non-local destinations ARP instead of routing

Taylor, Grant gtaylor at
Thu Apr 7 18:44:54 CEST 2005

If the Vendor's (iptables) firwall is ARPing for your systems then their
firwall thinks that the destination system is on their local LAN.  Check to
make sure that they have correct routes to your network (assuming that you
rnetwork is a different subnet than their LAN.  If the LANs do indeed have
different subnets as in the vendor is and yours is
they need to make sure that they know to get to your subnet via your PIX
firewall, it's a simple routing table entry.

Any thing beyound this I (personally as I can't follow everything with out
much info) would need to see more details about what subnets were where,
what firwalls were doing what and what your PIX is doing connecting to the
vendor's firewall.  Is this a VPN connection passing over the internet?  The
more info the better.  In fact overwhel me with info and let me sort it out,
that way I should have most of / everything that I need to help.  (Well
that's the idea any way.)

Grant. . . .
>   I am seeing a most curious problem, and hope that someone here will
> recognize something obvious and smack me in the head with it before we
> have to delve into the inner depths of every relevant config...
>   Here's a quick-n-dirty text diagram of the current network layout:
>  { V }--[ r ]--[ fw ]--[PIX]--{ L }
>                  x
>                [ s ]
> Key:
> V   =  Vendor's network
> r   =  Vendor's router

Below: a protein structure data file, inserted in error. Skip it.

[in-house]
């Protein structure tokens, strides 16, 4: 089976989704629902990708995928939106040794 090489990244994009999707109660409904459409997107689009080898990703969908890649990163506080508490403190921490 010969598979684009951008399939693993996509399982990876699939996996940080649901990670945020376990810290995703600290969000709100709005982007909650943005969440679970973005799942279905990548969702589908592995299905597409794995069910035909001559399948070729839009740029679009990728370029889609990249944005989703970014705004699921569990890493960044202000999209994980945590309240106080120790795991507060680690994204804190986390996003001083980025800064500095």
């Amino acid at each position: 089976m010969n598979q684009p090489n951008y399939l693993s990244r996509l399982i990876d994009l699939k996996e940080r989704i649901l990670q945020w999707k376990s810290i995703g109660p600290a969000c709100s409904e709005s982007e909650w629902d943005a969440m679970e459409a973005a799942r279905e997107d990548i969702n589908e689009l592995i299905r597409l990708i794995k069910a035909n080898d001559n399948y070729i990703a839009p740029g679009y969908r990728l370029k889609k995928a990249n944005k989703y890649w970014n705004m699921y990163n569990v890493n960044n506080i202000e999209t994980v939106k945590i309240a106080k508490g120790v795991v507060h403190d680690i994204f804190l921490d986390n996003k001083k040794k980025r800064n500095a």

> fw  =  Vendor's (iptables) firewall
> s   =  Vendor's (samba) server
> PIX =  Our Cisco PIX Firewall
> L   =  Our LAN
>   Everything on the *left* side of the PIX is in a DMZ (from the LAN-
> side perspective.)  The 'fw' machine is configured to forward netbios
> connections to 's', the samba server.  Clients on our LAN use the IP
> address of 'fw' to map drives.  There did not used to be a 'fw' machine
> in this picture at all, but when the vendor added it they simply used
> the DMZ address previously owned by 's' and gave 's' a new one on a
> private subnet.  The 's' machine is directly connected to 'fw' with a
> crossover cable.
>   Here's where things get dodgy: when a client on our Lan tries to map a
> drive, the SYN packet gets to 'fw' as expected, and gets MASQ'd along to
> 's'.  The response come back, lands at 'fw' - at which point 'fw' starts
> ARPing for a destination MAC address as if the LAN client were local to
> the DMZ.
>   Does anyone eyeballing this have an 'Aha!' for me?  Or do we need to
> see iptables, routes, PIX rules, and packet captures to proceed?  Am I
> correct in thinking that this is a basic routing issue and not an
> iptables issue, that ARP is inappropriate here, and that the vendor's
> work-around (static ARP entries on 'fw') is an abomination?
>   Any insight would be greatly appreciated...  Thanks in advance!  :)

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